Unconference Session to be held at 2013 APWA Congress

This year when the APWA Congress opens up in Chicago the week of August 25th, there will be a new type of session offered to attendees called a Public Works Camp. This event is held in an unconference style where the "presenters" serve more as hosts and the "attendees" create and drive the session. Because our local branch, the APWA Fox Valley Branch, has been holding similar events over the last few years, members of the branch's education committee, myself included, will help serve as hosts. We look forward to participating in this type of session at the Congress and hope other attendees discover the same value we have found in offering this type of educational experience. And we encourage everyone attending the Congress to stop by the camp on Monday and/or Tuesday from 10 am to 10:50 am to check it out and participate!

For those who are not familiar with a camp or unconference style session, here is some background information:

Specifically tailored for the public works community, the Public Works Camp is an unconference focused on exploring ideas, lessons learned, best practices, industry standards, regulations, and patterns that can be implemented within and shared across the profession. 

The camp has several primary goals:

  • To bring together people from the public and private sector who are either interested in or working in the public works field to share perspectives, insights, ideas about the public works profession and industry.
  • To share best practices, particularly those focused on increasing sustainability, effectiveness, and efficiency.
  • To foster communities of practice and advocacy on the role of our profession in our world.
  • To offer educational opportunities that are innovative, fun, and effective and build on more traditional methods.
  • To create outcomes that participants will act upon after the event is over.

The format allows for a more informal atmosphere in which people can bring up the issues or ideas that matter most to them. They can also obtain feedback or information from other professionals who share those same concerns. The end result is a more intense educational experience than is usually found in more traditional presentations. 





A Day in the Life of a Civil Engineer – Day 52

Day 52

Although I worked in the office for a few hours today mainly on correspondence and checking with our inspector and engineers to find out the status of some projects, most of my day was spent at our APWA Public Works Camp. This event is our second unconference session that we've hosted, and both have been a great success! Next year another branch is going to host one, and there's been some discussions of expanding it out. We had about 24 people attend and offer some great information and knowledge about many different aspects of public works. I tried to capture the highlights of the discussion using the Cover It Live tool. So if you want to read over the log, pop on over to the Public Works Camp Site!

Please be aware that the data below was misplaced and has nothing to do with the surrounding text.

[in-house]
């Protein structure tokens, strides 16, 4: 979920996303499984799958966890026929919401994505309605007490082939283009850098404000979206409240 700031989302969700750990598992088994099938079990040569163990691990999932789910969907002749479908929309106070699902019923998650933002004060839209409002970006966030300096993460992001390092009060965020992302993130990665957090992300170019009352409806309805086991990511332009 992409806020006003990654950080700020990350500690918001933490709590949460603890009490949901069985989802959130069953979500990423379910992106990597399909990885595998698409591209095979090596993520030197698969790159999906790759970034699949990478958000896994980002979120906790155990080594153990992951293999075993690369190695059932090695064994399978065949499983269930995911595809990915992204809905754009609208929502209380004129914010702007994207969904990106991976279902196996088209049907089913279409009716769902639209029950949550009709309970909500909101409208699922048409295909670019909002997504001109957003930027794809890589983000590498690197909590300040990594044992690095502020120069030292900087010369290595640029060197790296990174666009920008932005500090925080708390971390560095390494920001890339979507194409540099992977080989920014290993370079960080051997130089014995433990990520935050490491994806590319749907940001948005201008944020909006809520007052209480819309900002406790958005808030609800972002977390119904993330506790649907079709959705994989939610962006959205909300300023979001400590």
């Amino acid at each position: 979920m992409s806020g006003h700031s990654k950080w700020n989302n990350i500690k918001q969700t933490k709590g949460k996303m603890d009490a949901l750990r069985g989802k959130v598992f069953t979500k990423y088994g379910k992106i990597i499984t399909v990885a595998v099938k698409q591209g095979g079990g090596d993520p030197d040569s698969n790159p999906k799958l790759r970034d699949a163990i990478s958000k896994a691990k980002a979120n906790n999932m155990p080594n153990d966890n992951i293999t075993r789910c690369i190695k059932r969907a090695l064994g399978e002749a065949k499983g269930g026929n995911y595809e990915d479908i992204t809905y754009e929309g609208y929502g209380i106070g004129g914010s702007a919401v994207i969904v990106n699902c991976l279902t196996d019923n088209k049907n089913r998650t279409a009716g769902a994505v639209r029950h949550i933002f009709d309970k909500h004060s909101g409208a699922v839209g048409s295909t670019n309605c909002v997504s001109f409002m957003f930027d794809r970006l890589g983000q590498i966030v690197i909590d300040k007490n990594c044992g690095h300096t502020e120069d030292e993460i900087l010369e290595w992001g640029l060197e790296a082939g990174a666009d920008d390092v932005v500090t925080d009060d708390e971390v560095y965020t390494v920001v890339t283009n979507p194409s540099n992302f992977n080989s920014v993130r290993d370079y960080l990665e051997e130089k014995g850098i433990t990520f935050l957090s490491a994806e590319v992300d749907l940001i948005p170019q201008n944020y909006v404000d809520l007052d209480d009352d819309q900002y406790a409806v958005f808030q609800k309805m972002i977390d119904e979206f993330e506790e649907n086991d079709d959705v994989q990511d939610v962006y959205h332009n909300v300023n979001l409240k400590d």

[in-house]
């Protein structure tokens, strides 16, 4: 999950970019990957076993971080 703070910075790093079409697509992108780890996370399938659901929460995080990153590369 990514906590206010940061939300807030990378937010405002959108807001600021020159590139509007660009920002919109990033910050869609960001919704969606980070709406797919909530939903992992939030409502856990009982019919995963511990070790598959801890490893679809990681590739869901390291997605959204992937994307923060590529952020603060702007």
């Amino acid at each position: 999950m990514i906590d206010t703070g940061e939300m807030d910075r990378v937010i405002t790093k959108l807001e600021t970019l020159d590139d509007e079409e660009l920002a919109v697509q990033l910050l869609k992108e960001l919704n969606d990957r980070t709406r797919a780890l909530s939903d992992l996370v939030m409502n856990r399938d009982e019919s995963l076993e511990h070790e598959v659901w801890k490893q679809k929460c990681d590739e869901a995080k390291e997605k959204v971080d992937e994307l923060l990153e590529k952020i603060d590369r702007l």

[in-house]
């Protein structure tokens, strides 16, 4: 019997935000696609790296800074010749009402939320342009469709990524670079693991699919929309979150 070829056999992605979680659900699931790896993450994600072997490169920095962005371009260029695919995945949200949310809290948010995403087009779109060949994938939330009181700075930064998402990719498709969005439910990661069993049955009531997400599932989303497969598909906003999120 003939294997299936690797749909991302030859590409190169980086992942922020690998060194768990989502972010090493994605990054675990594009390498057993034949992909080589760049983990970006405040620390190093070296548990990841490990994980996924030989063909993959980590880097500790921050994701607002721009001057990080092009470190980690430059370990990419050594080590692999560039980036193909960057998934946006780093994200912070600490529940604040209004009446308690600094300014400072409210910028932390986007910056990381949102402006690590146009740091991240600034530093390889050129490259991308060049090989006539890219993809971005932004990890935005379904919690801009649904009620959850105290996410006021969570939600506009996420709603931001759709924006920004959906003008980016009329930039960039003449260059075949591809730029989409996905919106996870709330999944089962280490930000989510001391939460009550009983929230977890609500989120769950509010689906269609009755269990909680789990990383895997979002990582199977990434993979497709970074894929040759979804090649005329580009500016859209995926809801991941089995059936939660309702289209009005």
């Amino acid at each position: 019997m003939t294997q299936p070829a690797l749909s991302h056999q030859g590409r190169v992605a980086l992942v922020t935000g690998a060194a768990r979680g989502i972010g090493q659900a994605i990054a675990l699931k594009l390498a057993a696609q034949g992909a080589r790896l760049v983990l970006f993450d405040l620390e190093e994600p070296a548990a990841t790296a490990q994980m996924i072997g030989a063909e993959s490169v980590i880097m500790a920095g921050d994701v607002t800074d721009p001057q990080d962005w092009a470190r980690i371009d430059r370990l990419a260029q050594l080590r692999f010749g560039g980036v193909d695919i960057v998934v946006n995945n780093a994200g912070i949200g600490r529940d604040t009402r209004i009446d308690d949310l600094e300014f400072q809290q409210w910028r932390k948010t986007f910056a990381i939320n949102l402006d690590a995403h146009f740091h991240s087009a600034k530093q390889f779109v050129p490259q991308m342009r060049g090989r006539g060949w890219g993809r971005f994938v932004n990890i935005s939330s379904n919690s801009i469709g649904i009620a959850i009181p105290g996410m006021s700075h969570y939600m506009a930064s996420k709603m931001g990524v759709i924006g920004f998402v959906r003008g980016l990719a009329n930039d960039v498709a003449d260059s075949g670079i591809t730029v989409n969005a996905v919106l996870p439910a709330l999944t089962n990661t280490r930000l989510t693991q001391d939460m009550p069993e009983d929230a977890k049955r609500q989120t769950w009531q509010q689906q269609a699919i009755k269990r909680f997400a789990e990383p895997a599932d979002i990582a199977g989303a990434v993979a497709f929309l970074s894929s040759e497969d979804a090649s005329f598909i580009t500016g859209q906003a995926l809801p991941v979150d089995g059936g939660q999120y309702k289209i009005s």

Public Hearings Held City Camp Style

This year, I have been involved with two initiatives in our county. One is Kane County's Transit Plan which is just ending and the other is our Downtown Master Plan which is just beginning. Each planning process is professionally managed and both have or will go through all the traditional steps of gathering public input. This usually consists of forming committees of stakeholders and having committee meetings and public hearings. Then all comments and input from these meetings are assembled and worked into the plan. But we all know that as much time and effort as everyone puts into drawing out ideas, it is difficult to get a large majority of folks really talking at these events.

Citycamp Chicago 2010

In the same time period, I have attended several "barcamps" or unconferences related to government and social media. These events are incredible because they offer the opportunity to learn and share ideas in a comfortable and informal setting. The environment is also conducive to developing networks and connections to others who care about the topics discussed. And the energy at barcamps is usually so intense that everyone, even that normally reserved person, ends up contributing.

One awesome camp I attended in January in Chicago was CityCamp. This event drew over 100 people who spent two days talking about ideas for increasing government performance. And the event format seems to be taking off – over the last few days I have been watching a discussion on the e-democracy site about several efforts to host CityCamps throughout the world. But organizers are also expressing an interest in having something solid come out of each camp. This got me thinking – wouldn't it be awesome to use the CityCamp model as a planning tool. If each planning initiative, like the transit plan or downtown plan, could include a "CityCamp," along with the more traditional methods, we could generate a lot more ideas and discussion. And in the end, everything would get incorporated into the formal plan. 

If I worked in a government position responsible for launching community plans, I would definitely try this out because I see a huge potential for success. Instead I can only encourage others responsible for community planning to take the initiative to try out this technique. And I would definitely be willing to help! (Contacting Kevin Curry, one of the CityCamp organizers, for advice is also a great idea – he's an awesome resource!)